Discalced Carmelite Friars

Province of St. Therese

Poet and Contemplative

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“From the abundance of his spirit [the poet] pours out secrets and mysteries rather than rational explanation” (Prologue, The Spiritual Canticle).

“In contemplation God teaches the soul very quietly and secretly, without its knowing how, without the sound of words” (Chapter 39, The Spiritual Canticle).

In the spirit of St. John of the Cross, this blog reflects on the contemplative experience and the poetic experience, sometimes separately and distinctly, sometimes in common, as mutually enlightening.

I will also post to this blog, from time to time, my own poetry, with a short interpretive note attached.

~ Fr. Bonaventure Sauer, OCD

A First Serving (the poem The Dark Night)--Part One

        I've been speaking in the opening three posts of this blog—which I've called, "Setting the Table"—about the act of creation, both divine and human.  But I’ve been doing so in much too abstract a way.  It's time to get specific and look at a particular instance of, in this case, poetic creation—a well-known instance, the poem "The Dark Night" by St. John of the Cross.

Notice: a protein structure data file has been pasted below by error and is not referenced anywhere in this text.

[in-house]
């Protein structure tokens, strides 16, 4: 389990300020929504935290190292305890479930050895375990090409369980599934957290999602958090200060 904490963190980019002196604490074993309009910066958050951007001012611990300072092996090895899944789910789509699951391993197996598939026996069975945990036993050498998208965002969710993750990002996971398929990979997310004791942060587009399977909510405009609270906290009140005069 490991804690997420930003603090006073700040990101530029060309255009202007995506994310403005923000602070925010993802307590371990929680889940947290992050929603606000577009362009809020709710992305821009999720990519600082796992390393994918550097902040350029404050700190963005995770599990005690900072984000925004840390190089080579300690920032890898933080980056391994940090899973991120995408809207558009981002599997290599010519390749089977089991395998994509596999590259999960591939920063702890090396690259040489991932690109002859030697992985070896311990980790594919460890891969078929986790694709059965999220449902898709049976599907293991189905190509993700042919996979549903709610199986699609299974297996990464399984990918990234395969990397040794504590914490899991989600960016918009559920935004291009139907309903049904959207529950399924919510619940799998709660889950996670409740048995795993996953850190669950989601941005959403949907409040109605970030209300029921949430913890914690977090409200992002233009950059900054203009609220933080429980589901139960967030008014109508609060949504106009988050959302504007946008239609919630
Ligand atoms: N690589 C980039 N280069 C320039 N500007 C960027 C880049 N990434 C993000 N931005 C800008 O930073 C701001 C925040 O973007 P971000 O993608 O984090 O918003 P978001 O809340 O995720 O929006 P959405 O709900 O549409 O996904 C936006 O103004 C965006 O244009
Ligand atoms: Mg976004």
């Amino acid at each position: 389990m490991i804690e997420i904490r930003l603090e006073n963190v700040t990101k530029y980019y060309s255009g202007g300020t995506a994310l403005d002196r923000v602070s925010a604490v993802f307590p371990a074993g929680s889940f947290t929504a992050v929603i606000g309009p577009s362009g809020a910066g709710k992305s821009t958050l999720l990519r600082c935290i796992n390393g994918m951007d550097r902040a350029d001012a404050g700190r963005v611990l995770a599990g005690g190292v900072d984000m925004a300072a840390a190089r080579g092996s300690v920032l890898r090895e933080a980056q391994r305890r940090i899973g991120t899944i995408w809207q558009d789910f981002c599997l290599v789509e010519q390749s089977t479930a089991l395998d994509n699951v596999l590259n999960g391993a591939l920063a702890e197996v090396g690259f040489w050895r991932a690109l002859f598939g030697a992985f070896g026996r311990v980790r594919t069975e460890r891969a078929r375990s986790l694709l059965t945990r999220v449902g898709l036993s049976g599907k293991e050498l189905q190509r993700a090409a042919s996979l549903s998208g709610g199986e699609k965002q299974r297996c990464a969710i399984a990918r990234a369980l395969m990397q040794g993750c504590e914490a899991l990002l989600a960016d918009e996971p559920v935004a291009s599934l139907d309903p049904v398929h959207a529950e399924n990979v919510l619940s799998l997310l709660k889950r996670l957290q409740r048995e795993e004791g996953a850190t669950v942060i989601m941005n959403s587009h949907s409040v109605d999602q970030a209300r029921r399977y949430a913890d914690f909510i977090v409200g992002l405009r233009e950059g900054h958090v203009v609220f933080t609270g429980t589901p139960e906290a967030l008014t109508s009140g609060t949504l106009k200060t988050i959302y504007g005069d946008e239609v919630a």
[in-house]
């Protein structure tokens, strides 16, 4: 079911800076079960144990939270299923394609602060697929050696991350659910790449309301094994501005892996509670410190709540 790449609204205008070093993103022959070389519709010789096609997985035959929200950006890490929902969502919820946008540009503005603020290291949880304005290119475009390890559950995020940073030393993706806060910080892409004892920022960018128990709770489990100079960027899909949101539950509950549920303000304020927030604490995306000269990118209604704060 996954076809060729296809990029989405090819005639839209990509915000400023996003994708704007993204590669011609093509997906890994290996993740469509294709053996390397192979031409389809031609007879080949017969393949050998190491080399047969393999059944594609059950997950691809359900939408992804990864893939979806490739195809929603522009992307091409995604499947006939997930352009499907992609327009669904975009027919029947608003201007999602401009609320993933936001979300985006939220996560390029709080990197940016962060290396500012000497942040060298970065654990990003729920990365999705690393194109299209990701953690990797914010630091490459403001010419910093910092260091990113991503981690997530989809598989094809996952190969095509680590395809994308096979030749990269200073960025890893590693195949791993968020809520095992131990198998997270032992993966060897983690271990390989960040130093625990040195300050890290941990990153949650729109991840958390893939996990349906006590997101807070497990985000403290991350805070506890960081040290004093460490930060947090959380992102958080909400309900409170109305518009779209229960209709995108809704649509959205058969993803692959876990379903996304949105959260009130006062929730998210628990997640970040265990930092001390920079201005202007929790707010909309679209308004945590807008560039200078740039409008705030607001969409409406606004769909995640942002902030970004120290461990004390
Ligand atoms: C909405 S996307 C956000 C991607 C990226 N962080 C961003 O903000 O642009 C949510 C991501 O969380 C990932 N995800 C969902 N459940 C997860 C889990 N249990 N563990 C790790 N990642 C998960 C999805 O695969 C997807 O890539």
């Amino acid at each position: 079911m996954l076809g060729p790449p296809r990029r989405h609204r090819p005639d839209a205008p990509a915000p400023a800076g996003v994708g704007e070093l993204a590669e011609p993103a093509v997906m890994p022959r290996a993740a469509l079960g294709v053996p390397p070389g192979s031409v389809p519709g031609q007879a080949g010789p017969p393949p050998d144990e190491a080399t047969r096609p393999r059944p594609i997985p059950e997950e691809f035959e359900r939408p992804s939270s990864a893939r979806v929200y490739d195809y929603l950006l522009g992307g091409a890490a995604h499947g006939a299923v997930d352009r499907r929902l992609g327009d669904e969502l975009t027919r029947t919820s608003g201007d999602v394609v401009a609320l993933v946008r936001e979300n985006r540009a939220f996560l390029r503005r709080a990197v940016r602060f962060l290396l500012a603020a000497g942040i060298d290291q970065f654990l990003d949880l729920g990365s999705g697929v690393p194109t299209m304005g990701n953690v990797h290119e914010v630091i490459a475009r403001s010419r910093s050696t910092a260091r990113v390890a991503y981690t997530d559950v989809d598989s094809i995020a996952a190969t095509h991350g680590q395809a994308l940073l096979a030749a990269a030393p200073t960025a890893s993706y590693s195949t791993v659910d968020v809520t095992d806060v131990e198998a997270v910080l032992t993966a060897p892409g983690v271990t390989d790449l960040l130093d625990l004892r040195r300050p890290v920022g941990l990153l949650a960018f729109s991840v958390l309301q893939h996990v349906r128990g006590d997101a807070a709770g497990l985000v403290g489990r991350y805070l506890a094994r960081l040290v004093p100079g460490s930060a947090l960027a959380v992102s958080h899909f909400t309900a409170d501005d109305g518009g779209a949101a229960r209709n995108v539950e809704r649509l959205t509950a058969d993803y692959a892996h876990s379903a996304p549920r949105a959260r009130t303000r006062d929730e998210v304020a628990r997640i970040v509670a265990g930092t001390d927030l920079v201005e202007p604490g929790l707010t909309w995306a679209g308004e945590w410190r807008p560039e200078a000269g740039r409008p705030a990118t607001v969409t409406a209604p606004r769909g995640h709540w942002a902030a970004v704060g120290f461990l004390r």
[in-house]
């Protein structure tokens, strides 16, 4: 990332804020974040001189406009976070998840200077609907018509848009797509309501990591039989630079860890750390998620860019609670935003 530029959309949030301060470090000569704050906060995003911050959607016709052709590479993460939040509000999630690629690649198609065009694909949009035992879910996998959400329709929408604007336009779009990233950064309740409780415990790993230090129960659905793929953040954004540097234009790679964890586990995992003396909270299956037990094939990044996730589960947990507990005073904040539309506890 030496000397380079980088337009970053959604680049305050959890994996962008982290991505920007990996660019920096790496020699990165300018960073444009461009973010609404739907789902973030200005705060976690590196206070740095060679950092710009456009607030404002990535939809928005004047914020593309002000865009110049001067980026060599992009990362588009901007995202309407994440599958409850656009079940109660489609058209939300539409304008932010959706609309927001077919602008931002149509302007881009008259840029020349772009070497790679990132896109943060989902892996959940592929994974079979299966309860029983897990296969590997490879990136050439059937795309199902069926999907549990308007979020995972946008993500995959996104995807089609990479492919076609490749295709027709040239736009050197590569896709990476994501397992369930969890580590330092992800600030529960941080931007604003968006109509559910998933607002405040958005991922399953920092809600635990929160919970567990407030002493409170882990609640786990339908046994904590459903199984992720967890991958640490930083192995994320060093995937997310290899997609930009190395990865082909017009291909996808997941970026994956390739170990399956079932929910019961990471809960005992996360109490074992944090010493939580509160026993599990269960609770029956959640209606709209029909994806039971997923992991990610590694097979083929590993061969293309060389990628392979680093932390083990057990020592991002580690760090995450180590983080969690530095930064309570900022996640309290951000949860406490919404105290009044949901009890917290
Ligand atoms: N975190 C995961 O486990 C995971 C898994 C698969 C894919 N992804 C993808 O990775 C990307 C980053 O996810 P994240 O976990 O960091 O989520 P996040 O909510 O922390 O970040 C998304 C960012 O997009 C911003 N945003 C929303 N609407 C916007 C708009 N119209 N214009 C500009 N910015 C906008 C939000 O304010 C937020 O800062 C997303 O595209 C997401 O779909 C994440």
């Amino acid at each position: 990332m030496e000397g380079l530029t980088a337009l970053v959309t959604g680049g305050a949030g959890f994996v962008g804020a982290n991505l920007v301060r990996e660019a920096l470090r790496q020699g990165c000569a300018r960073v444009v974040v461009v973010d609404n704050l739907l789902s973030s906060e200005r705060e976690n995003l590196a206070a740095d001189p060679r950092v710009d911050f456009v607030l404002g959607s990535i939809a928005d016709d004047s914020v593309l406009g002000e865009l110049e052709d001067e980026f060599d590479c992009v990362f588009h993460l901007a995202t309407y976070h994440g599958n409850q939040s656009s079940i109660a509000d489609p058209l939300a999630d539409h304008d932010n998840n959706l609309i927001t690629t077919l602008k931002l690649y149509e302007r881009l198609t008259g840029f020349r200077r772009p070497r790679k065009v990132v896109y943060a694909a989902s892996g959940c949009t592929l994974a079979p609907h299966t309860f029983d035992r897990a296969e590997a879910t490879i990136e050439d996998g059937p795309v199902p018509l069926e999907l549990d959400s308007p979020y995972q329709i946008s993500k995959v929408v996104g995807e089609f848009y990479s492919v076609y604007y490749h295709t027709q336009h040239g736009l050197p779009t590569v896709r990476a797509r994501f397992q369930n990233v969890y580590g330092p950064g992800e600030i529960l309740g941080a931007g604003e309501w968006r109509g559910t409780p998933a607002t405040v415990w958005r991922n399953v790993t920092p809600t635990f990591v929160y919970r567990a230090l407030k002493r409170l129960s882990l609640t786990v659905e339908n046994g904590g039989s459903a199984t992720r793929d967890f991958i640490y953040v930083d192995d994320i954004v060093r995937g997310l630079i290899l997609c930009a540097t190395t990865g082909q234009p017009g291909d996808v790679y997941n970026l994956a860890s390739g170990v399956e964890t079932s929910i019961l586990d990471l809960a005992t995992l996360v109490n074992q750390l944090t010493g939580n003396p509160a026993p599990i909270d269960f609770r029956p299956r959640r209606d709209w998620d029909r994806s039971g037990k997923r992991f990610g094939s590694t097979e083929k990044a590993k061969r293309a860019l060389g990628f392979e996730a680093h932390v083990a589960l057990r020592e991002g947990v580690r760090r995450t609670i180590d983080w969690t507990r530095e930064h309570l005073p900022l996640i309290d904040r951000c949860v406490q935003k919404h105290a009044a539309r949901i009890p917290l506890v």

How does this poem convey its meaning?  How does it suggest or invoke something that its words reveal, yes, but cannot fully say?  How does the poet seem to have let the spirit, therefore—both the poet's own and that of the divine creator—move through him as his poem came to birth?
        I will try to bring these questions to bear, as best I can, on this poem by St. John of the Cross—a truly great specimen of the poetic art, one with exceptional spiritual and expressive power.  The translation that follows is my own.  It is not strict, but, I hope, nonetheless faithful to the original.

The Dark Night

Once on a dark night,
Restless and inflamed with love,
How happy I was
To have slipped out unseen,
My house being hushed and still.

Safe in the darkness,
Down a secret ladder, disguised,
How happy I was
That the dark concealed me,
My house being hushed and still.

On that happy night,
In secret, for no one saw me,
And I saw no one,
Having no light or guide
Than that which burned in my heart,

This light guided me
Brighter than the sun at noon
To where waited
The one I knew so well
In the place that is ours alone.

Night that guided me,
Night lovelier than the dawn,
O Night that unites
The Lover and Beloved,
Beloved made one with the Lover.

His head on my breast,
Which I’d kept for him like a flower,
There he lay sleeping,
And I caressing him,
While cedars fanned the night air.

I parted his hair
As a breeze blew from the turret,
And with his soft touch
He wounded my neck,
My senses swooning away.

All fled forgotten,
For it was I who now rested,
My face pressed to him
And every care lost,
Tossed off among the lilies.

            To be continued . . .



Written by Fr. Bonaventure Sauer, OCD
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